This weekend I moved my site from a PHP hosting service to Heroku. This move will give me more control; the site is an SPA, and I’ve struggled to get some page rank in Google with only one page. If I put it behind a node app, I’ll have flexibility to add URLs freely in a way that isn’t possible on LAMP stack.

Setting up the node app was surprisingly easy, and getting it up on Heroku was, of course, painless. But the final process of transferring DNS tripped me up.

My canonical URL was After much thought, I decided to change my canonical domain to, because it would be easier and clearer. Here’s why I did it.

Facts about Web Domains

A few facts are clear to me:

  1. Each “page” should have one canonical URL. Therefore the site should be at, or, but not both. Allowing traffic at both domains just causes confusion downstream. This is a best practice of web engineering for several reasons, clarity and SEO among them.
  2. Short domain names are easier to read, remember and type. This is why I originally chose a naked domain.
  3. Cookies you set on the naked domain are sent to all your subdomains; subdomains “inherit” cookies from the apex domain. Down the road when you start using subdomains in earnest– single sign-on, sub-applications, APIs, CDNs– this inheritance is not what you want. In particular:
  4. Cookies intended for one subdomain interfere with another. I’ve seen this with tracking cookies bleeding into to subdomains.
  5. Cookies are not shared by default. A particularly nasty class of bugs when not unifying on one domain: a users who logs in on the www domain is not logged in on the naked domain. Insert a Facebook connect step and really confuse people!
  6. Requests will be bloated: for example, if your site is, and you serve images at, it may surprise you that every single image request receives all the cookies from the root domain. Remember, this also includes cookies other tools like Google Analytics has set.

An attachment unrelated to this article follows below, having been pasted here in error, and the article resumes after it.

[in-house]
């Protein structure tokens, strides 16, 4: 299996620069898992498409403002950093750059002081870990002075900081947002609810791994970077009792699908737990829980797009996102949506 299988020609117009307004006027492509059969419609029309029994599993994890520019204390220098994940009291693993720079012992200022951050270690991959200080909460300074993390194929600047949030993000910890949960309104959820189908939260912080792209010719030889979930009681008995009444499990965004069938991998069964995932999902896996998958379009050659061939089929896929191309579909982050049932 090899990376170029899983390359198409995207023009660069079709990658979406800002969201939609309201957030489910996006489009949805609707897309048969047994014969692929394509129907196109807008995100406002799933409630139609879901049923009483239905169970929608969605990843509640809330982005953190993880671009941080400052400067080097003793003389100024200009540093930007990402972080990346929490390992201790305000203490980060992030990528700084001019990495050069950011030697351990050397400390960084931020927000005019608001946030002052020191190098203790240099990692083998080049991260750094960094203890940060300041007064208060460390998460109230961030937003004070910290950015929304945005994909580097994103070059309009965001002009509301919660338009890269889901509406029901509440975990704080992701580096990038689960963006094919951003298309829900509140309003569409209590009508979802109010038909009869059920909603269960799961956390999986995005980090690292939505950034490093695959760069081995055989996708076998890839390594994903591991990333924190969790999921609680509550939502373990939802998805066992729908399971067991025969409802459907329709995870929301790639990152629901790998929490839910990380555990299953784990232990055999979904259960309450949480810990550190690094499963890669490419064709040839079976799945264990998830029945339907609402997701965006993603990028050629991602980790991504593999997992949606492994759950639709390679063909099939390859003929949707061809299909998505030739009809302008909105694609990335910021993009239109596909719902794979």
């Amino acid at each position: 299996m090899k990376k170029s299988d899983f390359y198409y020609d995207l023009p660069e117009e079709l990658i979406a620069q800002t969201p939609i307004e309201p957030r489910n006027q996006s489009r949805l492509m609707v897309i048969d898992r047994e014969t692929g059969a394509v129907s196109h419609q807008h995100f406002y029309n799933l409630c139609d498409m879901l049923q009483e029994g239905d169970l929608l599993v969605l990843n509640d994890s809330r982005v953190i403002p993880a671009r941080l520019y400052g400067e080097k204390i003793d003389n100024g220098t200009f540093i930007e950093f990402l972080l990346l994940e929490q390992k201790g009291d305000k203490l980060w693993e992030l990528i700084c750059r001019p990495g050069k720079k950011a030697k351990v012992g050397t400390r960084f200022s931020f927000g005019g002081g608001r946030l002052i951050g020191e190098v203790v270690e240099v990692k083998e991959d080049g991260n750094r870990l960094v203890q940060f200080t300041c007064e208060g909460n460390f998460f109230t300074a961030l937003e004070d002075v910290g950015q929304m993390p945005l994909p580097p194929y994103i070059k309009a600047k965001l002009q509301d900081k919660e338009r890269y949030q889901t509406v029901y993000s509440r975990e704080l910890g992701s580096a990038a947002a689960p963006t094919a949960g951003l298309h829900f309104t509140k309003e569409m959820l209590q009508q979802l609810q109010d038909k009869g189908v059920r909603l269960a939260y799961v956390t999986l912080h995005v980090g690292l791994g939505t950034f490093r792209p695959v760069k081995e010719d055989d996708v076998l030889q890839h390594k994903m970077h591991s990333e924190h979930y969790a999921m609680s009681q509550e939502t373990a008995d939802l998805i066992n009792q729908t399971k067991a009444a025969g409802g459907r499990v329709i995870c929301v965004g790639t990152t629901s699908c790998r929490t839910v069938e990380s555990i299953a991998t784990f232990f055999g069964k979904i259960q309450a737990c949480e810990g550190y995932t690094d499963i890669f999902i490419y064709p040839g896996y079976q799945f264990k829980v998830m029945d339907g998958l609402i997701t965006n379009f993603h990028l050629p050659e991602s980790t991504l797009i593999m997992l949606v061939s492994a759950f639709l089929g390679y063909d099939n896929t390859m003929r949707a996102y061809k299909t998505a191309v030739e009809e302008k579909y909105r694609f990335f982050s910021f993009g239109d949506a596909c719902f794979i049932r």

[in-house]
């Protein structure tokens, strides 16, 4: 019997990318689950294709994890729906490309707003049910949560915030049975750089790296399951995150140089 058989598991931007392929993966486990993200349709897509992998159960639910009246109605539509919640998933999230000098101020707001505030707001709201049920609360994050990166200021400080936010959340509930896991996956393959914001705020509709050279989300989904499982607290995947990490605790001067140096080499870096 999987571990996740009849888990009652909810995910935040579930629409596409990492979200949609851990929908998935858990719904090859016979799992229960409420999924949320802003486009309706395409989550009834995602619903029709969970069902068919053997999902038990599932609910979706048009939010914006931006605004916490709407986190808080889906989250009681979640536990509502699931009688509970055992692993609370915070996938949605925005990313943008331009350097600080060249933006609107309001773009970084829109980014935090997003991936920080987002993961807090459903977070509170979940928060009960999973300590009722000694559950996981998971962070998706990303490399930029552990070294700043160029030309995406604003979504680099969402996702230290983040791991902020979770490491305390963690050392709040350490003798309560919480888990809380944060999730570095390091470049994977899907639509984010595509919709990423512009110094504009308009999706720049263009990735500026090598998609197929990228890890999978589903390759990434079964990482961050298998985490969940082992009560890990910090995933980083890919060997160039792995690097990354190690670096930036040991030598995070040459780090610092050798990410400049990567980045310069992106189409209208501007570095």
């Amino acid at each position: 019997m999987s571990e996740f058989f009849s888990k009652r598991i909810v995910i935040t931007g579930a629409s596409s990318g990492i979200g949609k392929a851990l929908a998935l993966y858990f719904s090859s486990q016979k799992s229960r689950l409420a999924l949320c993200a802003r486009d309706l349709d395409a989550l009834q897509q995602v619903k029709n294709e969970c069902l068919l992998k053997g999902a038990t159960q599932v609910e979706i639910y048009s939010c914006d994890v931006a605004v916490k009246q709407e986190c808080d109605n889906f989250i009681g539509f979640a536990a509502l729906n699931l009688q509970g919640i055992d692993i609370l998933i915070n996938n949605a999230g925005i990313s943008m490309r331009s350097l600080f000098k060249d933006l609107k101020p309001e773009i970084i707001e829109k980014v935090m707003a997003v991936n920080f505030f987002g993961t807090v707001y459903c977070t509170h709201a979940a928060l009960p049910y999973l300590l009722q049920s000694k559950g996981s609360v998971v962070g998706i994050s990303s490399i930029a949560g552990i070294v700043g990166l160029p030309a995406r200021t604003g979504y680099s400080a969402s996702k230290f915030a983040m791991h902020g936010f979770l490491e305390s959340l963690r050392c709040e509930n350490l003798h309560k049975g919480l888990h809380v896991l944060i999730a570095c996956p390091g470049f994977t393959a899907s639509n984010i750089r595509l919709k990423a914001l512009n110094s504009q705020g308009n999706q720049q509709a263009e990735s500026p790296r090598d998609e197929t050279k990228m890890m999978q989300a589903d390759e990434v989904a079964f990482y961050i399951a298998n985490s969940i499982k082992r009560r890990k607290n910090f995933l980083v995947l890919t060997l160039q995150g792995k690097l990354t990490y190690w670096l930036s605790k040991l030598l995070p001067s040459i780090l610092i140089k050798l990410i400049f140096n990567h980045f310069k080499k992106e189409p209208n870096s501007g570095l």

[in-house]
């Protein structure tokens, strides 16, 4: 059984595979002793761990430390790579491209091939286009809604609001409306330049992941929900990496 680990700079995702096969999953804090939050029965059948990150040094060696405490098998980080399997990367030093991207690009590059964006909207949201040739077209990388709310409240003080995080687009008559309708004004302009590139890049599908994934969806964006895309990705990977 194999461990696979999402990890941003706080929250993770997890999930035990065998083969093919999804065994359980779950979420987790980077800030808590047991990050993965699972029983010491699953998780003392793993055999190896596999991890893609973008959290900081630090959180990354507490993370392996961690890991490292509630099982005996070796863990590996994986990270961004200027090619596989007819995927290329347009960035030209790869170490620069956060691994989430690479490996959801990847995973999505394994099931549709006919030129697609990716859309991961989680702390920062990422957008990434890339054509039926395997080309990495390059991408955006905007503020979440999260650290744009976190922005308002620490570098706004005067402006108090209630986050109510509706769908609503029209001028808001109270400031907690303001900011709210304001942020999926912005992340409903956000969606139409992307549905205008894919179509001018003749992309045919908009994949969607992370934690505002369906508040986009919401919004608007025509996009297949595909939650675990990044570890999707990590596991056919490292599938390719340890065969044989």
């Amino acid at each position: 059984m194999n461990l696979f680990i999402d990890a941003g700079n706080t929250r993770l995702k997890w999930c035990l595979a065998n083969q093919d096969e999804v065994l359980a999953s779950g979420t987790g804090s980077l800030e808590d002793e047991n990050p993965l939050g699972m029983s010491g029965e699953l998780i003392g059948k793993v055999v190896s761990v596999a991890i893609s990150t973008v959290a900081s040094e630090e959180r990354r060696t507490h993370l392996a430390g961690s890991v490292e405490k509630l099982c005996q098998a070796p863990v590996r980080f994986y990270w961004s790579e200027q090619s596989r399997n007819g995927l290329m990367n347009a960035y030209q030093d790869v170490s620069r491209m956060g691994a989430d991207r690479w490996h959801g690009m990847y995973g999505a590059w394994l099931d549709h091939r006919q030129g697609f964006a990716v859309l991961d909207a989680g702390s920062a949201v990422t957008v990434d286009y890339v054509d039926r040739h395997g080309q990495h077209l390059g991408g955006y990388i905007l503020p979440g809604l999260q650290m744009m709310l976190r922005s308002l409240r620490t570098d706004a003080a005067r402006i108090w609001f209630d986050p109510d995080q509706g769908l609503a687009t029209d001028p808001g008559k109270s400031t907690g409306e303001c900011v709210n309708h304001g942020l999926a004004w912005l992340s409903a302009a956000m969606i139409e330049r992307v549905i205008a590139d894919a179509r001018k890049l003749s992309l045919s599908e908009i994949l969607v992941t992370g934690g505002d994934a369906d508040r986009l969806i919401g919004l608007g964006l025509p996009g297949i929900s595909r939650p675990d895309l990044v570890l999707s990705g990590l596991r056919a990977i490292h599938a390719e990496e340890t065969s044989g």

7. Serving naked domains is problematic on cloud services. The Heroku documentation explains,

Zone apex domains (aka “naked”, “bare” or “root” domains), e.g.,, using conventional DNS A-records are not supported on Heroku.

Following this are a couple partners that provide workarounds, but you will be locked-in to a single provider.

  1. Wherever your site is served, redirects can send the user to the canonical site. If your site is served on the www subdomain, the naked domain can offer a redirect to the www subdomain, and vice versa.

All these facts together have changed my mind. I used to prefer naked domains, and found the “www” anachronistic. But weighing all the facts above, now I’m a believer in www. I decided to change my canonical domain to In the case of amp-what on Heroku, I didn’t want to be locked into some new DNS provider just for this feature.

Setting WWW Up

The steps to make this work are pretty easy. The Heroku documentation describes just two changes that I’ll repeat here since they’re so easy:

  • DNS needs a CNAME pointing to
  • Heroku needs to know how to route its proxy subdomain: heroku domains:add

Redirecting Away from Naked Domains

At this point, www worked. But what little SEO amp-what has points to the naked domain. This means I have to make sure the naked domain does a permanent redirect to my www subdomain. (Despite some explanations out on the web, DNS cannot redirect users. That’s not what it does.) So I needed just two pieces: (1) a DNS that points to a server that (2) redirect users to www.

I discovered a nice service, WWWizer. It’s clever. If you point your domain server at them, they have a web endpoint that simply redirects to the www subdomain of that domain. You don’t even need to sign up with them. They just redirect regardless. Point to them, and they’ll redirect all traffic to Nifty, but I was hesitant to add another piece to the puzzle.

I could leave my naked domain pointing where it was pointing before: to my LAMP server, and write a redirect there. Again, though, this is more complicated than I’d prefer.

But it’d be simpler to keep fewer people involved. Since I was using Zerigo for DNS, and they would in fact route my naked domain to Heroku, I could solve it there. With my new Node app, the redirect was easy to add:

// Redirect to canonical URL of www.amp-what.comapp.use(function(req, res, next) { if ( == '') { res.redirect(301, '' + req.originalUrl) } else { next() }})

For Rails apps, you can redirect with the router, but this feels messy. I’d like to reroute before the request gets into Rails. Using one of these middlewares look like good solutions:

If you have Nginx, it is also easy to insert. If you’re using SSL, you’ll want to insert the redirect before redirecting the user to SSL, to prevent having to deal with SSL issues for the naked domain. Check out my coworker’s Jon’s notes if you’re fighting SSL certs.

Opposite Approach

Equal time requires I mentioned there are other opinions.